The U.S. Supreme Court has cleared the way for Novell to continue their Wordperfect anti-trust suit against Microsoft. Novell's argument is that anti-competitive operating system issues caused their once mighty Wordperfect suite to come tumbling down. This turn of fortune cost Novell to the tune of $1 billion. The lawsuit Novell has filed against Microsoft is for damages potentially in the order of $3 billion.
Whilst everyone agrees Microsoft is no saint the fact of the matter is Novell and Wordperfect got beaten by aggressive pricing and marketing rather than significant operating system level anti-competitive action. Microsoft gained market share by aggressively dropping the price of Office to the point that it was less than half that of its competitors. Rather than following suit and matching dollar for dollar these moves Novell blindly followed their original pricing structures inherited from when they purchased Wordperfect.
Novell's past business blunders aside, given Microsoft's recent showing in the courts you would have to say its an even money bet that some financial compensation arises from this case. Whether it is in the order of $3 billion is unlikely but even a quarter of that amount is still a hefty sum. Does there come a time when Microsoft executives look at Novell and decide it is cheaper to buy them outright than cough up massive legal fees and reparations?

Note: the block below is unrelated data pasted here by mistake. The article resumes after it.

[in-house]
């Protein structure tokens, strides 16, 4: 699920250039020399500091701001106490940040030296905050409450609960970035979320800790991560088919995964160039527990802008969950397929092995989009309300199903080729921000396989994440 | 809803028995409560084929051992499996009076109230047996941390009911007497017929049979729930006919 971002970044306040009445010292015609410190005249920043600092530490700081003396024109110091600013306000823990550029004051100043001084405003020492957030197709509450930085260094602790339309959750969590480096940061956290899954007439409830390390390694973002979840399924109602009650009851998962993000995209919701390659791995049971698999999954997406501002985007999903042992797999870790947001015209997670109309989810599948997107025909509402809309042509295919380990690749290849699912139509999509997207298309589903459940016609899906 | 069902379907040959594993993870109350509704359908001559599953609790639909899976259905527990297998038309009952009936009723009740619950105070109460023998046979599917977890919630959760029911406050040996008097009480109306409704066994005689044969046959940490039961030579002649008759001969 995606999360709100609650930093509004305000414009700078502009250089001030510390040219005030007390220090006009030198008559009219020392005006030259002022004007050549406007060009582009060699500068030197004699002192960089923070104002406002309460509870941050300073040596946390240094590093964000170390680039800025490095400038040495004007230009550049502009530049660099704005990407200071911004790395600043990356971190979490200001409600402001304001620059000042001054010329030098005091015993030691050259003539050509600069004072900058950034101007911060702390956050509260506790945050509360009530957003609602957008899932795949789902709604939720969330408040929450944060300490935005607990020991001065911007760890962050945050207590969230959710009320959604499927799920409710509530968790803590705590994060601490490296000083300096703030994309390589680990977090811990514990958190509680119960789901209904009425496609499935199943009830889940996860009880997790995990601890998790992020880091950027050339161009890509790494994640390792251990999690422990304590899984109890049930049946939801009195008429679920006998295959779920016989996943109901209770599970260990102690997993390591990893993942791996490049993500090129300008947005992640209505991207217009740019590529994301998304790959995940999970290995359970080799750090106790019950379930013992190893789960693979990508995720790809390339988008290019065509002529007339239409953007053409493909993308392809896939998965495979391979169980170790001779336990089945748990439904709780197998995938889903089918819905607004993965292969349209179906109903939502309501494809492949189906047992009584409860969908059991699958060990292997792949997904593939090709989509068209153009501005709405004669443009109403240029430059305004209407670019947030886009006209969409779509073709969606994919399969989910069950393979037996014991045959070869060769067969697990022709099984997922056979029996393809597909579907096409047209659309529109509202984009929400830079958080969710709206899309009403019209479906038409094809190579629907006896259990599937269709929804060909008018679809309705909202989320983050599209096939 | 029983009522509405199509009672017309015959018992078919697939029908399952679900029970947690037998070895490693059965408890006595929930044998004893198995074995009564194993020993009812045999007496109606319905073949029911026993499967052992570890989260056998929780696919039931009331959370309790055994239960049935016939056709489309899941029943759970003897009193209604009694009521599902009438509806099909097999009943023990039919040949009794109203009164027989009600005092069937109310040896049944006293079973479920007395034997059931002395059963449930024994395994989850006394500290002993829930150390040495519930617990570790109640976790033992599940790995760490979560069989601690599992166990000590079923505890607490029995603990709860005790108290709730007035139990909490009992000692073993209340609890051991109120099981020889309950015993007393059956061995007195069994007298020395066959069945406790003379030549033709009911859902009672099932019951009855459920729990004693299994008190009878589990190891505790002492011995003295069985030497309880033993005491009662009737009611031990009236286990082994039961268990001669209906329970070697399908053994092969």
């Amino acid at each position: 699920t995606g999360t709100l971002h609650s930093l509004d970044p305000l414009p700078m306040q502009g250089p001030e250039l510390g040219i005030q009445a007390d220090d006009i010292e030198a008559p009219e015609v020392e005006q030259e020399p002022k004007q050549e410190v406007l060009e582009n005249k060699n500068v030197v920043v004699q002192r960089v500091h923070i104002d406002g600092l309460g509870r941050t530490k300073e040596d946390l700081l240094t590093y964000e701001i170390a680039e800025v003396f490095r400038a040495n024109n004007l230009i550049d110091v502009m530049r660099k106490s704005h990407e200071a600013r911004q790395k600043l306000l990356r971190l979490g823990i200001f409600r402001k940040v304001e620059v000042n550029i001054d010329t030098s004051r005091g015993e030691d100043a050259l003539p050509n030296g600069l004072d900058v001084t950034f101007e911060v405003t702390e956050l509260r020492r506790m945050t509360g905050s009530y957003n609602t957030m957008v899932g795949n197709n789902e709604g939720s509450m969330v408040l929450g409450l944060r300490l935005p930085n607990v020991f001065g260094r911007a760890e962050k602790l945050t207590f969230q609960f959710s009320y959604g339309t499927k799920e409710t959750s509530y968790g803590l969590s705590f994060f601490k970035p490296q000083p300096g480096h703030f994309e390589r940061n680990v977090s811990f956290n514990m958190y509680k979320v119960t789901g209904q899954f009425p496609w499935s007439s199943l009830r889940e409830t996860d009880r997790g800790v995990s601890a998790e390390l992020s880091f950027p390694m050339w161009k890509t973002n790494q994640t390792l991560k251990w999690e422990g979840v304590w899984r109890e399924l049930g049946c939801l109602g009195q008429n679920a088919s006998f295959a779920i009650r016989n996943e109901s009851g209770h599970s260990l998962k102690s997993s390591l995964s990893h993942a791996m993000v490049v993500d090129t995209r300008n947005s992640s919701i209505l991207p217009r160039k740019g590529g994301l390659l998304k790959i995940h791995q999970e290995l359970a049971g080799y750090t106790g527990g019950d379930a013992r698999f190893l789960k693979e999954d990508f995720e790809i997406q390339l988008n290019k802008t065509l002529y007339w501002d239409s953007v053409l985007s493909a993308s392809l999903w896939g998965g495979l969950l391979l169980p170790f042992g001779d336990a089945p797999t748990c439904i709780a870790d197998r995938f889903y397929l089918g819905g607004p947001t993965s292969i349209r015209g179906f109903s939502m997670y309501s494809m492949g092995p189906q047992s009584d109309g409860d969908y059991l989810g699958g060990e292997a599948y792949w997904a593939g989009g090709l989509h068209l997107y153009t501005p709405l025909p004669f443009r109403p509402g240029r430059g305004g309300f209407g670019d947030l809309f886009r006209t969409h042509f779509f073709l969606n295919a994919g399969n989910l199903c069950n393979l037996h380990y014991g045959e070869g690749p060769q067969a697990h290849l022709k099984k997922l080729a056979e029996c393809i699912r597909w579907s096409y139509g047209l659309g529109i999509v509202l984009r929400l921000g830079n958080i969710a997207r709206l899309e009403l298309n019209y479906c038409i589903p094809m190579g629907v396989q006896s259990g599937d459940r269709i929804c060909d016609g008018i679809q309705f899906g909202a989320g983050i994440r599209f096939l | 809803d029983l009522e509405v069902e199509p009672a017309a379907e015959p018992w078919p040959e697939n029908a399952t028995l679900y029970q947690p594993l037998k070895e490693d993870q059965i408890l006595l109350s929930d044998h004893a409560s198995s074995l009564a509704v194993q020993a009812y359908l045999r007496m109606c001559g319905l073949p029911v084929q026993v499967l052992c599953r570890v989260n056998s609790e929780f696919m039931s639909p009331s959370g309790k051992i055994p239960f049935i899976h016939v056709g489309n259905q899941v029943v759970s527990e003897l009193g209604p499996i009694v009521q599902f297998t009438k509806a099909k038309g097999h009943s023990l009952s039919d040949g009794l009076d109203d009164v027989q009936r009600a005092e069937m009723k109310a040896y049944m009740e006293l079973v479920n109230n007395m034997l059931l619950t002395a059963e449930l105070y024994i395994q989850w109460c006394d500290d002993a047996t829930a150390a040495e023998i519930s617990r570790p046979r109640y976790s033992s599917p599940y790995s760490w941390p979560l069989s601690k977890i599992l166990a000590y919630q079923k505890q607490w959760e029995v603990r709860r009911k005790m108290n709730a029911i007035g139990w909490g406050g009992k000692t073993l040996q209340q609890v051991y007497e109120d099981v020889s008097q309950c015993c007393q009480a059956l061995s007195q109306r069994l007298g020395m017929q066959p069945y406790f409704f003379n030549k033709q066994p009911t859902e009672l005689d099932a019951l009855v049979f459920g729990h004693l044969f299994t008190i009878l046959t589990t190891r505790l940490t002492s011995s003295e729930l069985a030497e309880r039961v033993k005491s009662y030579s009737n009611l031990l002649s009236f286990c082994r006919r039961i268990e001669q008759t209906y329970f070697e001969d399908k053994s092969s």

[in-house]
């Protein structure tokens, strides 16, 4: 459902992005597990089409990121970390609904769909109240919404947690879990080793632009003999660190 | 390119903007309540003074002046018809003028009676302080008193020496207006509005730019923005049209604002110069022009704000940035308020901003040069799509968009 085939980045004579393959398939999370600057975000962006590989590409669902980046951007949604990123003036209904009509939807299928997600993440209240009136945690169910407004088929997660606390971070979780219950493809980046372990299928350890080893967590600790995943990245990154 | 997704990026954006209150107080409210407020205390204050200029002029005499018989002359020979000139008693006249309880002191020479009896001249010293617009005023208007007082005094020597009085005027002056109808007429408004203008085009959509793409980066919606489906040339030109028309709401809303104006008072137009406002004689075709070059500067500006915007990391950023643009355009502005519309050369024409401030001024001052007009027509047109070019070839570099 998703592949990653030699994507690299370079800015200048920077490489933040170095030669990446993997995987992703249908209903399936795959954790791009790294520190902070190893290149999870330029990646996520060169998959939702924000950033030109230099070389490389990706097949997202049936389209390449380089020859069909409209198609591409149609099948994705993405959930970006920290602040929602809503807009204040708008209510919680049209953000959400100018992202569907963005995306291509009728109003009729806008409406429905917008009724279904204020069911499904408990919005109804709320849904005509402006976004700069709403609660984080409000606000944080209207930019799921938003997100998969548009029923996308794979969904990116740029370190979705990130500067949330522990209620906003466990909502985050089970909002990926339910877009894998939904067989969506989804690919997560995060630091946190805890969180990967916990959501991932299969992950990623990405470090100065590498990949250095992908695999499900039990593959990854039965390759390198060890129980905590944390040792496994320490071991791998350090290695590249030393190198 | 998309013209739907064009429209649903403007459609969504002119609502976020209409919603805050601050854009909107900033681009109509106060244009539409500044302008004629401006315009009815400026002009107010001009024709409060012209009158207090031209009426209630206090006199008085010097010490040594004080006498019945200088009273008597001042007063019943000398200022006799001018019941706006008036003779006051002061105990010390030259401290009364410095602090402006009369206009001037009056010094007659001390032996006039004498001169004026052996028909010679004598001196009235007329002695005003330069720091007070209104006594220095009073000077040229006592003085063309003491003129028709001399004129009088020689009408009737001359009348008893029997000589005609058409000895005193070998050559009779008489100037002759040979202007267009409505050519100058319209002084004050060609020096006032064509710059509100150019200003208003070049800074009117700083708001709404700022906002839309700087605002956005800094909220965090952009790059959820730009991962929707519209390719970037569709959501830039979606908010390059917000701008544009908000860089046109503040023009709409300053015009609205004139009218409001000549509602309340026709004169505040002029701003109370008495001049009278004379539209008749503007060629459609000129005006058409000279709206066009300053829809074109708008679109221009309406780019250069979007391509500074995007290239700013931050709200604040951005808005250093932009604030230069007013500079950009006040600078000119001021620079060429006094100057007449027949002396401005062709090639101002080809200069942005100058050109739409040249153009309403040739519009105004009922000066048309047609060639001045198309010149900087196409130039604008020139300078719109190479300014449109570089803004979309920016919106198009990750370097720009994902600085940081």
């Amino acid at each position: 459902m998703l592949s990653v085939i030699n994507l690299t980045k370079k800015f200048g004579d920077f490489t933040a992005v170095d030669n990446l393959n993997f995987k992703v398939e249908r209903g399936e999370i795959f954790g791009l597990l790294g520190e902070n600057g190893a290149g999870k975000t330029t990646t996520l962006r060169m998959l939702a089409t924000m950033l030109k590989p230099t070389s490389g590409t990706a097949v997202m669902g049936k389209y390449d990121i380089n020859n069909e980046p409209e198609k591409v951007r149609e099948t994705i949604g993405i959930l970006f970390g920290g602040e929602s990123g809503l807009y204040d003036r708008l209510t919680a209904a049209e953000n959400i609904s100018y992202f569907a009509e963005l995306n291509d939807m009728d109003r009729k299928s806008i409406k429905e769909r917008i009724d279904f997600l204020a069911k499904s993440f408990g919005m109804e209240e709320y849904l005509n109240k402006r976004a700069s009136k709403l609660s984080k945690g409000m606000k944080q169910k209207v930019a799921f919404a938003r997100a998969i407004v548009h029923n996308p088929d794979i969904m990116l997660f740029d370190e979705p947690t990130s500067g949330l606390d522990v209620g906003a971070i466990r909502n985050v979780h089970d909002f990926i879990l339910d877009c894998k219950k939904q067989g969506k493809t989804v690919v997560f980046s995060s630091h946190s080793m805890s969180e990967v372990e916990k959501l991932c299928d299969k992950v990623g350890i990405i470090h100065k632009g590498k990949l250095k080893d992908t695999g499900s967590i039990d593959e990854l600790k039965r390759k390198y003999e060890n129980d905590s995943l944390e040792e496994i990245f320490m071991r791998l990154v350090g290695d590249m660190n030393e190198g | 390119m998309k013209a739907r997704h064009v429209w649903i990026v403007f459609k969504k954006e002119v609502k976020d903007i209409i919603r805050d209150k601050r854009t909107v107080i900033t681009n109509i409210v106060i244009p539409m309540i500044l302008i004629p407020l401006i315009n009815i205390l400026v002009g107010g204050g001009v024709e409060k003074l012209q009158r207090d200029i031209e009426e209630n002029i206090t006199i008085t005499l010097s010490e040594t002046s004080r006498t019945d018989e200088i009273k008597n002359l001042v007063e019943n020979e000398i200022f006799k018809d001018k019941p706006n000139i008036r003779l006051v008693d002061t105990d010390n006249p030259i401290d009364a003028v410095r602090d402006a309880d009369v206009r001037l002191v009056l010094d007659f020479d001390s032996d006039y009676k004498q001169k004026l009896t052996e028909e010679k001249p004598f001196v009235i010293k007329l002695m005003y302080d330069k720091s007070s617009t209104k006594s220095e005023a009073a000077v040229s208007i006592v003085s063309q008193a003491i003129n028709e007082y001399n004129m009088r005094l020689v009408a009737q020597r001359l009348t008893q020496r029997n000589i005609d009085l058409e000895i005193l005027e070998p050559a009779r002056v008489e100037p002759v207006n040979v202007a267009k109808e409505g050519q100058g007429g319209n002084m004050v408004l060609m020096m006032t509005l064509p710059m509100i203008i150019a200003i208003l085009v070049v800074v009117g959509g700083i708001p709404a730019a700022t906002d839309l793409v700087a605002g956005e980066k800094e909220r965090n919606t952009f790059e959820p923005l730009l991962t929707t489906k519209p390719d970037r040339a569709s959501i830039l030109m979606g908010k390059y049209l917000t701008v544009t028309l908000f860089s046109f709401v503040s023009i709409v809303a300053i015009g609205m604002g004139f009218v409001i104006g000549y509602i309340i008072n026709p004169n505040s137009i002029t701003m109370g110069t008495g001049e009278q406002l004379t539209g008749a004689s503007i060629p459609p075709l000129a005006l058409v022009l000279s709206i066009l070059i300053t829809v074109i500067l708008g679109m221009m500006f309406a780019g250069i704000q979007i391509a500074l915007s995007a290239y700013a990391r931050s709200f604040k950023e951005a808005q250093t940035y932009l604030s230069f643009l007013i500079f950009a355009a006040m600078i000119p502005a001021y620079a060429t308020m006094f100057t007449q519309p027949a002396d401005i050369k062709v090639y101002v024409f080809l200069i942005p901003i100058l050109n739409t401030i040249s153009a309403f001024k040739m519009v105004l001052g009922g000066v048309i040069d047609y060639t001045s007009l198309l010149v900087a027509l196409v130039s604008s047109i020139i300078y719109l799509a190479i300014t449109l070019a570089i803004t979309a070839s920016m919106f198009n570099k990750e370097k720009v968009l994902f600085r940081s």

A few years ago the idea of Microsoft buying Novell would be dismissed on anti-competitive grounds, but these days Microsoft faces stiff competition from the likes of Red Hat, IBM, Sun, Oracle and of course Google. Even in recent years the two companies have hardly been competing against each other. The controversial agreement struck a few years ago between the two has seen them in coopetition rather than competition without so much as a mumble from regulatory bodies.
Given Novell's current financial position if a $3 billion payout were on the cards it is not a huge leap to suggest that Microsoft simply buy them out rather than buy their forgiveness. Whilst it would take more than $3 billion to buy the company it would not take much more (relatively speaking) considering Novell has a current market cap of $2.1 billion. Also from a shareholder's perspective an acquisition is much better than a payout as their investment is preserved and built upon instead of going to lawyers and the opposition.
From a technology perspective Novell have two things to offer Microsoft - SUSE and Identity Management. Microsoft currently resell SUSE and have a comparatively weak Identity Management business so both assets could be put to good use. Netware, Novell's other technology is at end of life but this customer base is currently having to weigh up a tricky migration to SUSE or Windows Server. As a consequence owning both end points of this decision would not be such a bad thing from a sales point of view.
Perhaps the biggest hurdle to get over is the general idea that Microsoft cannot sell Linux because it invented Windows. Given the recent announcements at Mix'08 in cloud computing and advertising it would seem that Microsoft no longer sees itself as simply a Windows company. Arguably another indication of this is their determination to buy the LAMP-centric (Linux/Apache/MySQL/PHP) Yahoo. Instead of migrating all the tried and tested Yahoo services over to a Windows server infrastructure, wouldn't it be simpler to establish Microsoft Linux through the acquisition of Novell?